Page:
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   RE: Microsoft's Role in the XML Community (WAS RE: Important: The SAXC+

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  • From: Wendell Piez <wapiez@mulberrytech.com>
  • To: "Bullard, Claude L (Len)" <clbullar@ingr.com>, XML Developers List <xml-dev@XML.ORG>
  • Date: Mon, 19 Jun 2000 11:49:40 +0100

Hi Len,

All you say about stimulus/response, makes sense to me. Just to add,

>As for burning Megginson, any organization as large 
>as MS could care less.  As to burning him and a lot 
>of his friends, they care just a bit more.  Measure 
>the response.  Now, pick any individual in organizations 
>of that size and you will see a different response at 
>a different scale.  You can work with that too.

Not to speak of Mr. Megginson personally (I know I started it :-), what
interests me is that the emergence of a public networked culture for
technology development over the last ten-fifteen years (newsgroups, mailing
lists, web sites) has been changing, if not the terms of the s/r equation,
then its coefficients, and so radically that it is becoming a new ball
game. That is, MS or any big entity might not care about any individual --
but maybe they *should*. We seem now to be in a chaotic, hyper-connected
realm where there is extreme sensitivity to initial conditions, and
conditions are always initial: so the loss of credibility with an open
developers' community, or even one influential participant in it, can be
very costly, even to the point of altering balances of power.

I think we are seeing signs that companies are learning this, if only
slowly. Given the nature of channels of power and influence (channels of
rhetoric like this list), what a company does to succeed in the next
century will be very different from what companies did to succeed in the
last. Not only the appearance, but the reality of respect for the interests
of consumers and competitors, may be more of a factor.

The same journalist who made the "MS invented XML" gaffe in the Washington
Post wrote again (I think a week ago), correctly identifying that the core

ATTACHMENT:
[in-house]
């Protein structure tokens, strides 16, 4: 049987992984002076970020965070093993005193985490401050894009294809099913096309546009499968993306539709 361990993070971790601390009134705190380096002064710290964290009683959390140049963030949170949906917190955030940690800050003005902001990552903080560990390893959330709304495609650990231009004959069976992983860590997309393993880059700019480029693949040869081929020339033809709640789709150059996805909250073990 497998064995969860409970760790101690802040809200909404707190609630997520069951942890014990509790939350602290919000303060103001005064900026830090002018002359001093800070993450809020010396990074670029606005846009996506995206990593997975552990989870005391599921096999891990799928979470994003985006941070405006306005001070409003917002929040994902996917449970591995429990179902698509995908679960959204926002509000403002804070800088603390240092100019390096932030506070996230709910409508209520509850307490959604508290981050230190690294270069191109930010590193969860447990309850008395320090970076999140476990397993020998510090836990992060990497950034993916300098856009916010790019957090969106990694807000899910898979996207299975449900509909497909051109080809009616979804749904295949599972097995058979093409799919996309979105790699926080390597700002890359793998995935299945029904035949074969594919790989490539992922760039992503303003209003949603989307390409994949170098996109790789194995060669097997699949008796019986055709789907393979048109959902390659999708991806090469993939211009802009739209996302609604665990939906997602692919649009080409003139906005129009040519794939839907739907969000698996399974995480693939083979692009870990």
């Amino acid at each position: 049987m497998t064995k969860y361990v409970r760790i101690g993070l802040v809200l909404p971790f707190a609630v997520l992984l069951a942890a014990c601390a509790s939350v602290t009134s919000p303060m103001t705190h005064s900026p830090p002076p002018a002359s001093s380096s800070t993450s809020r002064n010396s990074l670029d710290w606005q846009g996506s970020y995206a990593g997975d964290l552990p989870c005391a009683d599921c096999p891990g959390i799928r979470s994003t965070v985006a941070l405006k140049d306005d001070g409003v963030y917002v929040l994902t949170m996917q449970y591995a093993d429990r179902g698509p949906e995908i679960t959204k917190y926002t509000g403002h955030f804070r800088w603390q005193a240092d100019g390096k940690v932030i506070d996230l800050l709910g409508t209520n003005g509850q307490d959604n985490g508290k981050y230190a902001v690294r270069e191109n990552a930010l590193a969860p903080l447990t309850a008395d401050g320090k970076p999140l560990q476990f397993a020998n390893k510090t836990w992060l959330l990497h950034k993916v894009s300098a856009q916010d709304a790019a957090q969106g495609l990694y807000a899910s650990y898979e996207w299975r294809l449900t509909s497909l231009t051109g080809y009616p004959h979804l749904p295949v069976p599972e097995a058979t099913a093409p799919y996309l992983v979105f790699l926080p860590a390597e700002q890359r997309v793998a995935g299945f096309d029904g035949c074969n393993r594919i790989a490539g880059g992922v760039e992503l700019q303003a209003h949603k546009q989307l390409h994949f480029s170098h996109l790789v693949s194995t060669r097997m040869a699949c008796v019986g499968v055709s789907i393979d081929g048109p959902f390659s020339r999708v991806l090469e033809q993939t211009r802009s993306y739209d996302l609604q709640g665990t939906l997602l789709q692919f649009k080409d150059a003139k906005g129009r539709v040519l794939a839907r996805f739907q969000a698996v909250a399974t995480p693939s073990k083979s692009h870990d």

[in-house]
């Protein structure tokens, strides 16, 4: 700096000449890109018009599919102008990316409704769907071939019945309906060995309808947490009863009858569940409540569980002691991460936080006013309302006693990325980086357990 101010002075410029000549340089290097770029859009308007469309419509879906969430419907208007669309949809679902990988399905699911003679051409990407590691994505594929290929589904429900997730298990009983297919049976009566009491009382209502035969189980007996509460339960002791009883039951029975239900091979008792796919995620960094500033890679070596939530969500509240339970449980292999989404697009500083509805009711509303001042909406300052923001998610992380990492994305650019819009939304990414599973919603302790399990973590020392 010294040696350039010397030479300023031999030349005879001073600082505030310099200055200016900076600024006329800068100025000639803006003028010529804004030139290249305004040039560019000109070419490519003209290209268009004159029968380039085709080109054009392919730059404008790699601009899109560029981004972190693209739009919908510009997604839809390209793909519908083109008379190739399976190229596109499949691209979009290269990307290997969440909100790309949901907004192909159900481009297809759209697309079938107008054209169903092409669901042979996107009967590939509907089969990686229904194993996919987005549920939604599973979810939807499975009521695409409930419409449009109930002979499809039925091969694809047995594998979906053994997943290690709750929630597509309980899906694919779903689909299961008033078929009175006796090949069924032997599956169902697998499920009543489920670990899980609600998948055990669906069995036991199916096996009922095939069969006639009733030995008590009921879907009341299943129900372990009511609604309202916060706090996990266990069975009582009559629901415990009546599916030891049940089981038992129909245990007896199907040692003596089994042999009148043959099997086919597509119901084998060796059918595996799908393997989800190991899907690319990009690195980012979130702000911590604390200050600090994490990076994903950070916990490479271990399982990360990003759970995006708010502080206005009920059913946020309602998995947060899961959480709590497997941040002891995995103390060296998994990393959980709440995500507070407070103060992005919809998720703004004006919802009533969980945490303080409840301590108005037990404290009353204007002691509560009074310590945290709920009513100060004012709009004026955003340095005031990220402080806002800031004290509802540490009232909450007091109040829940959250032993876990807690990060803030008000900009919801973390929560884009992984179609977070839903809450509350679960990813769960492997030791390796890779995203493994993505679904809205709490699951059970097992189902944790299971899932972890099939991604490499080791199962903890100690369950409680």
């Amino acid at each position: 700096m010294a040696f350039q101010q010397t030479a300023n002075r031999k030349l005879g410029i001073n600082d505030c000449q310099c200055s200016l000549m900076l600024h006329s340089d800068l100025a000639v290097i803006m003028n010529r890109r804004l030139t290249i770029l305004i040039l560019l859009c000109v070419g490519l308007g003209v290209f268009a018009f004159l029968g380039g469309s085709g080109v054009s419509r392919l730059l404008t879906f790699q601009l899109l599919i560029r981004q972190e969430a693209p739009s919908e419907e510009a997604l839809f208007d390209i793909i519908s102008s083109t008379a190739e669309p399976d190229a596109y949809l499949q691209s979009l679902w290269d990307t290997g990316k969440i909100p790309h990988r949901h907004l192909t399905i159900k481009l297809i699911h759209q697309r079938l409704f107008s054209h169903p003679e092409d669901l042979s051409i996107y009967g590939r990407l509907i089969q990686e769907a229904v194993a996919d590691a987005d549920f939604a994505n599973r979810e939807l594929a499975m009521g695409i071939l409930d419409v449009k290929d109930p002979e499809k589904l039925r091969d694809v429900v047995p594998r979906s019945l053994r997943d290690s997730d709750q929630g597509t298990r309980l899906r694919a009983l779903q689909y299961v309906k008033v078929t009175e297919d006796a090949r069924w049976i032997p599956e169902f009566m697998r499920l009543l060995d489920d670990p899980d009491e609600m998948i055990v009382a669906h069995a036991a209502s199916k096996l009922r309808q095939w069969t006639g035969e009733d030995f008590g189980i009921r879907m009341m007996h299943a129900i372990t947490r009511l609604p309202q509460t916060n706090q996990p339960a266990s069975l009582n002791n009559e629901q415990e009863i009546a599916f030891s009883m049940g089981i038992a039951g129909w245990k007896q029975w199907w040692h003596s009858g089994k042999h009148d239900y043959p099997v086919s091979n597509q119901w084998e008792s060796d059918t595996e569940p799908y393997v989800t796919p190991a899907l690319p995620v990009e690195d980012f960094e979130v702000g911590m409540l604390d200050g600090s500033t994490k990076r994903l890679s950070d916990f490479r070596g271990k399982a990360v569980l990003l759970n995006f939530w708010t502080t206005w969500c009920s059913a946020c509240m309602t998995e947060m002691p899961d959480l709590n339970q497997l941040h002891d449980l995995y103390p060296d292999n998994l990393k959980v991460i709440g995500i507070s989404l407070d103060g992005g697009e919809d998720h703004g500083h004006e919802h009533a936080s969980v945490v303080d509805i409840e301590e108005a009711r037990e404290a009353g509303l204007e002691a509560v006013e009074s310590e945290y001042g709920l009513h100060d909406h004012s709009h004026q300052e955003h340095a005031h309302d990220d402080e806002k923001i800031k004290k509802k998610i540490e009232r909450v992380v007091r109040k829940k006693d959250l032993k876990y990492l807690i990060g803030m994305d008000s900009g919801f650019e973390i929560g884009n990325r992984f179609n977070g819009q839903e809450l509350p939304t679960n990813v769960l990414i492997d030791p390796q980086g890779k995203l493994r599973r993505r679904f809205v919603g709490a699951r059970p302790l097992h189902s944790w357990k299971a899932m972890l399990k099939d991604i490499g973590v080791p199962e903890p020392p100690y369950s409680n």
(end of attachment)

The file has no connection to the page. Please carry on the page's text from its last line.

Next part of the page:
issue in the MS anti-trust litigation is, who gets to set (and profit from)
standards for emerging technologies. He missed one critical detail,
however, by assuming that standards must always be set unilaterally by a
dominant company. I think history would show it to be more mixed than that
-- for example, the technical standards for the broadcast industry, were
they set by CBS?

Also, given the present state of the world (the earth as an environment and
the populations on it), I submit that we simply cannot *afford*
technological lock-in, to be paying tithes to any single company, and
funneling all development initiatives through its culture, so as to be able
to address problems. I'm not trying to be alarmist -- but the stakes may be
higher than who gets to be called the winner.

I also believe in carrots as well as sticks. My hope is that a seriously
"meta" message like this one, might help to focus efforts on common
interests. Let's all be learning from the various stimuli as quickly as


Wendell Piez                            mailto:wapiez@mulberrytech.com
Mulberry Technologies, Inc.                http://www.mulberrytech.com
17 West Jefferson Street                    Direct Phone: 301/315-9635
Suite 207                                          Phone: 301/315-9631
Rockville, MD  20850                                 Fax: 301/315-8285
  Mulberry Technologies: A Consultancy Specializing in SGML and XML

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